Not everyone was a big fan of the slightly cheap looking silver side trim pieces and diffusers front and rear.
When it came to the cabin, a deal of care went into the Urus to make it blindingly obvious that you were in a Lamborghini. The brand-recognisable ‘Y’ theme greeted you on entry, the width of the centre console putting you in mind of the LM002, but unlike that beast it didn’t feel intimidatingly large from the driver’s seat. There were three screens, one for the instrumentation, one for the LIS III infotainment and one for comfort functions, including a virtual keyboard feature with handwriting recognition. Wonder how many Uruses were bought by doctors? Whatever, the central touchscreen was easy to use and there was haptic feedback, so you knew that the thing that you wanted to happen had happened. There have been reports of the screens occasionally darking out though.
In terms of materials there was Alcantara and aluminium aplenty, hexagons all over the place, and acres of leather with more stitches than Leeds A&E on a matchday night. Altogether it wasn’t quite as Lamborghini-ish as other models in the range, all the switchgear (plus the aircraft style panel at the top of the windscreen) having been taken straight from the Audi parts bin, but you might see that as a good thing. With the Bang & Olufsen audio fitted – a desirable option at £5,250 – sculpted tweeters rose theatrically out of the dash top.
Naturally you had Bluetooth, satnav, and four-zone digital climate control, but we think that digital (DAB) radio was actually an option on early (pre-2020MY) cars, which if true seems a bit mean. Ambient lighting was another option but the effects were quite subtle so a used car shouldn’t be discounted just because it doesn’t have it. Many of Lamborghini’s ADAS (Advanced Driver Assistance Systems) functions were standard in the Urus but there were a few options that were worth having like the 360-degree top-view camera and trailer coupling pack. Night Vision was a very useful thing. Front and rear parking sensors were standard, as was high beam assist. The cupholders in the centre console were a bit rubbish. Mind you, Lamborghini reportedly charged over £3,000 for a cupholder on the Aventador SVJ so perhaps we should be grateful.
The electronic front seats felt sportily low for an SUV whilst actually being high because, well, it was an SUV wasn’t it. Massage seats were a nice option. The pedals were slightly offset to the right so make sure you take a good test drive before you commit as this sort of thing can really crock your back, especially if you have issues in that department. There was decent kneeroom for up to three rear-seat passengers. In fact the rear compartment was comfy enough for children and smaller adults, especially when the box for the £4,500 entertainment package had been ticked, but there was no getting away from the physical limitations imposed by that sloping roofline.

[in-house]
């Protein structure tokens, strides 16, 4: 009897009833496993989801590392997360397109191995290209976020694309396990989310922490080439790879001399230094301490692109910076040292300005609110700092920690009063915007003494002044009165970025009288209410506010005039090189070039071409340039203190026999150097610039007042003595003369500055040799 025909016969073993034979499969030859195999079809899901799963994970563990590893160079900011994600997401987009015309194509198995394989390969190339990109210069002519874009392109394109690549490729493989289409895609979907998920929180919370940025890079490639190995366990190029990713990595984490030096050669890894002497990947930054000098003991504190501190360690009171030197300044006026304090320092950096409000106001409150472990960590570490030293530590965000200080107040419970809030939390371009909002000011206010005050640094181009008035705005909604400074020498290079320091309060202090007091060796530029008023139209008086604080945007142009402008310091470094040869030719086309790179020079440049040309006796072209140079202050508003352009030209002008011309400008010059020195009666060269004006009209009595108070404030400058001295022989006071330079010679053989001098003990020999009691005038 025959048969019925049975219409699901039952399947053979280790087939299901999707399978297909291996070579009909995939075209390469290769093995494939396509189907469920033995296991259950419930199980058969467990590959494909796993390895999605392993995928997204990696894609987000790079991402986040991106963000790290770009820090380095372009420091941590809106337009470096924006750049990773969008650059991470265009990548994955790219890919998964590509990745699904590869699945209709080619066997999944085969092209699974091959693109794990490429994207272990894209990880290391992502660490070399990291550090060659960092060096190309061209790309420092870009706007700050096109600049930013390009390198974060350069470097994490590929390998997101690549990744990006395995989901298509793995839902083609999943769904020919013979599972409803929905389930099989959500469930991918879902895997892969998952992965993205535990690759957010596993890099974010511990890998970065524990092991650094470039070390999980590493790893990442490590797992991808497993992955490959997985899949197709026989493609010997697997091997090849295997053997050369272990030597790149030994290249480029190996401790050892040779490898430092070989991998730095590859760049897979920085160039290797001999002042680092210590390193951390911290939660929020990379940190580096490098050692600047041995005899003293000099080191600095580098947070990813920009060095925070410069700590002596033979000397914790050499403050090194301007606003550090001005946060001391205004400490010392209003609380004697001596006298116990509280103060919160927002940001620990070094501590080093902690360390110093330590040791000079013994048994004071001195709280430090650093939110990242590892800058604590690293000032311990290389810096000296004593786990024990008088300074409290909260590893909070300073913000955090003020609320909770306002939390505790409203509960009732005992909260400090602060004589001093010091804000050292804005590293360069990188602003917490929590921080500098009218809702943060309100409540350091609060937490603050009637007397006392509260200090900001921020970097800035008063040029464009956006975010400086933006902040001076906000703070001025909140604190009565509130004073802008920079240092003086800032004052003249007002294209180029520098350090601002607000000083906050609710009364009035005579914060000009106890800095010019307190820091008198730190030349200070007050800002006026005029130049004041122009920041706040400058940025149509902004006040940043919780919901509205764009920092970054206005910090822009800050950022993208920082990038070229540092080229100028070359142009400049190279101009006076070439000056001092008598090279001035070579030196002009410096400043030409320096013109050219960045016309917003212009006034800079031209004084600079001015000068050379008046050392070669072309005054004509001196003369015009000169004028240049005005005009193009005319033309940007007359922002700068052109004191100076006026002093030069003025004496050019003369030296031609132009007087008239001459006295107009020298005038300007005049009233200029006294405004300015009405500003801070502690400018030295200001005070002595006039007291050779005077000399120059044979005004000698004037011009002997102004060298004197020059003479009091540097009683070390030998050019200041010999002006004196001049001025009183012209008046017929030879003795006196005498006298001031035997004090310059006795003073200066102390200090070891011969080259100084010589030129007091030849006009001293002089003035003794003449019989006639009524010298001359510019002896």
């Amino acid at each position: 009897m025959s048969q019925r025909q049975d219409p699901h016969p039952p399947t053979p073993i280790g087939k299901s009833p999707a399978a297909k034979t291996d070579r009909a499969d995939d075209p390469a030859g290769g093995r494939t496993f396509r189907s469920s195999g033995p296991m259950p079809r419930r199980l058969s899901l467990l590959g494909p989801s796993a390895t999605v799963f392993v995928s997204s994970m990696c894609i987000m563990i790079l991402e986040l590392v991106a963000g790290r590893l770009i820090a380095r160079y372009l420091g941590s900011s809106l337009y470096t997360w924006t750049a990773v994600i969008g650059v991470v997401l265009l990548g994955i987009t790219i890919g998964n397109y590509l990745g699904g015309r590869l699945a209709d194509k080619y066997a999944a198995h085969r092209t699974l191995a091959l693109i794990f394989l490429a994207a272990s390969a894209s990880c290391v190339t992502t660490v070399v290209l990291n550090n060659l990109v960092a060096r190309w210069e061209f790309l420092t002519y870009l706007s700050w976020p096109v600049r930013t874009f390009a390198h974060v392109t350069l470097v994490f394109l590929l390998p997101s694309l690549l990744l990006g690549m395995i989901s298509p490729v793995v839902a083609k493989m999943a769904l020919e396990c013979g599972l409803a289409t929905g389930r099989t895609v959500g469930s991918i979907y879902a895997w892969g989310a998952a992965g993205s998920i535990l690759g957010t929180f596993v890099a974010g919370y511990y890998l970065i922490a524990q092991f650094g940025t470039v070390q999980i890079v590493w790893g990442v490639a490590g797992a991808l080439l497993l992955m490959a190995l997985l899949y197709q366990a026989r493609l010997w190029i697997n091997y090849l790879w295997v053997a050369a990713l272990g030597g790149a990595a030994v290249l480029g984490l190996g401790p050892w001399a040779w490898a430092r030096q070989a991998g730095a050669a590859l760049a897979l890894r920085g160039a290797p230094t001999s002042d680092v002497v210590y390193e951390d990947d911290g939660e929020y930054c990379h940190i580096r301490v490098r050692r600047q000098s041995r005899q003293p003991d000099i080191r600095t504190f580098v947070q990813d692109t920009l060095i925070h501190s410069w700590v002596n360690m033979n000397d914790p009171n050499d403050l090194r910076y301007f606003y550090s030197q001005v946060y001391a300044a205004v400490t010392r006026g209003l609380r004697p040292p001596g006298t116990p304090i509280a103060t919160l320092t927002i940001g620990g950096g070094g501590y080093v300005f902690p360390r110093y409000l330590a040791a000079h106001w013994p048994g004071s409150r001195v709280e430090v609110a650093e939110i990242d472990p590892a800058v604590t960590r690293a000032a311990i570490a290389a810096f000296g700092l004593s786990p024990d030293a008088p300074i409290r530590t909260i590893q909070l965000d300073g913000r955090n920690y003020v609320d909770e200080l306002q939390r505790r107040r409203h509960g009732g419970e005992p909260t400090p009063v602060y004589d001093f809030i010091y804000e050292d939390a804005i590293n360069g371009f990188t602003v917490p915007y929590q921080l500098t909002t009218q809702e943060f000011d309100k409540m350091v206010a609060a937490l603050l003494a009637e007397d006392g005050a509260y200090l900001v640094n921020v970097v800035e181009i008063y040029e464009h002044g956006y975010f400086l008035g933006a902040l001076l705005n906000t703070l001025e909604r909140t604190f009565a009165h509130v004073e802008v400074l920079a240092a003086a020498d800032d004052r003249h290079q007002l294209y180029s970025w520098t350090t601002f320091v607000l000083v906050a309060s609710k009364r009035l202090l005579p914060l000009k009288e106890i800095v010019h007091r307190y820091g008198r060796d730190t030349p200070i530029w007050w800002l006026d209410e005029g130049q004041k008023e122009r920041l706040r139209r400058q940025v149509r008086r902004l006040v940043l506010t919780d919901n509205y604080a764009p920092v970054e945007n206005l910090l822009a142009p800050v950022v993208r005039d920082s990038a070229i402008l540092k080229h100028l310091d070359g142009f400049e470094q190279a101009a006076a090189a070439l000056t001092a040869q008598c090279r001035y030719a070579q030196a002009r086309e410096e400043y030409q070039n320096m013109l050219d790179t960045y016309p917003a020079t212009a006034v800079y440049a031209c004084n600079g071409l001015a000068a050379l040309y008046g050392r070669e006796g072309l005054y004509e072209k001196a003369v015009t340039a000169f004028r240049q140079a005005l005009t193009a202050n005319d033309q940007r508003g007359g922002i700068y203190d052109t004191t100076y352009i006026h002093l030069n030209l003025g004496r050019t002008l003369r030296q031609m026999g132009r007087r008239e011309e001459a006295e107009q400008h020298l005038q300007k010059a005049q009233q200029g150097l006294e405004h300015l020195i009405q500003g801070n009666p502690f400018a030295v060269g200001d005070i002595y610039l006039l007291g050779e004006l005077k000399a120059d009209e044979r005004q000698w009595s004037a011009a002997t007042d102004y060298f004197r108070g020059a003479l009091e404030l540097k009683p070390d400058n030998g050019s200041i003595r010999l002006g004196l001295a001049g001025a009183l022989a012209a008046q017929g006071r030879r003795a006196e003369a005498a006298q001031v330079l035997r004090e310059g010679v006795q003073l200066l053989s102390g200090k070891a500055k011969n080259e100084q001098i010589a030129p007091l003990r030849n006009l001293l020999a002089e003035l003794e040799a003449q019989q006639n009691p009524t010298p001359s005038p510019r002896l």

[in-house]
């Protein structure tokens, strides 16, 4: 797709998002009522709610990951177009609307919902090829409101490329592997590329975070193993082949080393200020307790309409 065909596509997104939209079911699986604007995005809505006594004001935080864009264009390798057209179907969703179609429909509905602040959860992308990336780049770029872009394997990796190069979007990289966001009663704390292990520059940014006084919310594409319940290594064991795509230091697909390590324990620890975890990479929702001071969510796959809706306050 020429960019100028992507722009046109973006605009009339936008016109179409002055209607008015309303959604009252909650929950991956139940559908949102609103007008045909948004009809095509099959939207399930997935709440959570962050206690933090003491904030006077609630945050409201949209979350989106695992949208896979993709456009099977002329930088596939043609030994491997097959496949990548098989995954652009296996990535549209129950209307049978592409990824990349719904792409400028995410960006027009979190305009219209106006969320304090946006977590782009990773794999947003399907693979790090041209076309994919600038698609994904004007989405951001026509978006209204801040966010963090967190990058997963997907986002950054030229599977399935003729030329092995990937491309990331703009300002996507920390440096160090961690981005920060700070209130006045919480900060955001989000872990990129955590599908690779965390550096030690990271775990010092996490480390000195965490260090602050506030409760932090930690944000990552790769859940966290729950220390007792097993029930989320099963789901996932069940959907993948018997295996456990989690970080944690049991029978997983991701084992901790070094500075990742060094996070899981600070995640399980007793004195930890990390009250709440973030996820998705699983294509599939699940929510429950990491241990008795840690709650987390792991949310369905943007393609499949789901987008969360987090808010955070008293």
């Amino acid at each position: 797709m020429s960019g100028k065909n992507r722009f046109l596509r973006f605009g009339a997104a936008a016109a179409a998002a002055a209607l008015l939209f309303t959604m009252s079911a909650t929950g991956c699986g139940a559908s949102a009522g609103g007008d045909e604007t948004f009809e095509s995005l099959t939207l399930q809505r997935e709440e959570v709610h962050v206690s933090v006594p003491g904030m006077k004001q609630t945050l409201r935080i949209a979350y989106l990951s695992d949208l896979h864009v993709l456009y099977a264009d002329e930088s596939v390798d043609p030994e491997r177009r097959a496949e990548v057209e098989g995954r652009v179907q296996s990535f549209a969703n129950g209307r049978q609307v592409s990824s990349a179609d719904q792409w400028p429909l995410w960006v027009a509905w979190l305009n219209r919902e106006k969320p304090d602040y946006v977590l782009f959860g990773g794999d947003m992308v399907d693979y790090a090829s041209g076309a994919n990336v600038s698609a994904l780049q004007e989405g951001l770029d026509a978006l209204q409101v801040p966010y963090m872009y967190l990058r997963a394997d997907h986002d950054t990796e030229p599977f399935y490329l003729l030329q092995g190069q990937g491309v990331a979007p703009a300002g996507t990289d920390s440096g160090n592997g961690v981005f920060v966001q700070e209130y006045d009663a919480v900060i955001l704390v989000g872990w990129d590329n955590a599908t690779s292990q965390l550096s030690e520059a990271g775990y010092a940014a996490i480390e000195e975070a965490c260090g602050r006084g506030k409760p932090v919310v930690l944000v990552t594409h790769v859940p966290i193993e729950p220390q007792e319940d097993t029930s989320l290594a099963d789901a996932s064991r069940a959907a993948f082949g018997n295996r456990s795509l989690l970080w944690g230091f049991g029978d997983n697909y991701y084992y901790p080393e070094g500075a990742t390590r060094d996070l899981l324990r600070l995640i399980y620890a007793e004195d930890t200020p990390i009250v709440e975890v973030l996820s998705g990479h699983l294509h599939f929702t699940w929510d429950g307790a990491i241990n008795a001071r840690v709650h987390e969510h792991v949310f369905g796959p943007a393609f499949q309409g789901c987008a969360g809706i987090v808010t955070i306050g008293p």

Surprisingly, the standard car did not have electronic operation for rear seat folding. The central seatback section in the 40/20/40 split could be folded away for loading longer items with four bods on board. A four-seat layout was available to order, giving two luxurious buckets and a centre console with storage, climate controls, two more rubbish cupholders and a connection to the LIS III infotainment system.
There’s some truth in the view that the Urus identifies more strongly as an SUV than a traditional Lamborghini. Given its non-traditional drivetrain, that’s hardly surprising, but in the highly unlikely event of an Urus being the only vehicle in the household there’ll be more than enough Lamborghini-ness to go with the cargo and passenger-carrying attributes you expect from an SUV. Why, you could even use for towing. American Lamborghini dealers were claiming a rating of 7,000lb, which is nearly 3.2 tonnes. In the UK we think it’s probably under 2 tonnes but that’s still enough to tow pretty much any caravan. Could this be the next brand offshoot? Stranger things have happened, and these are strange times we’re in.
We shouldn’t get too wound into the ‘SUV or Lamborghini’ semantics. By any objective standard this is a fantastic vehicle whose all-round appeal has been seen and understood by more than enough people for it to have become a huge success. In early 2022 Lamborghini revealed that the Urus accounted for over 5,000 of the record total of 8,400 cars sold in 2021, a year that generated close to £2 billion in turnover and better than 20 per cent profitability. Just like the Cayenne for Porsche, the Urus has given Lamborghini a rock-solid financial base. Even if the only consequence of the Urus’s existence was a guaranteed continuation of Lamborghini supercars then it would have been worth it, but the fact is that the Urus offers a lot more than that. Any misgivings you might harbour about its Alderley Edge image vanish when you get your first taste of the performance and handling.
The only possible argument against the Urus is the presence in the marketplace of the not massively different Audi RS Q8 at two-thirds of the price, but the power of the Lamborghini badge renders that comparison irrelevant, and the proof lies in the firmness of secondhand Urus prices in spite of the number of cars available.
At the beginning of this piece, we told you about the £200k entry qualification and linked you to one of only a couple of cars that were coming in below that price at the time of writing (and one of those two was sold during the preparation of this piece). The best Urus value right now seems to lie in the £215,000-£225,000 bracket, inhabited as it is by a decent selection of cars with under 20,000 miles.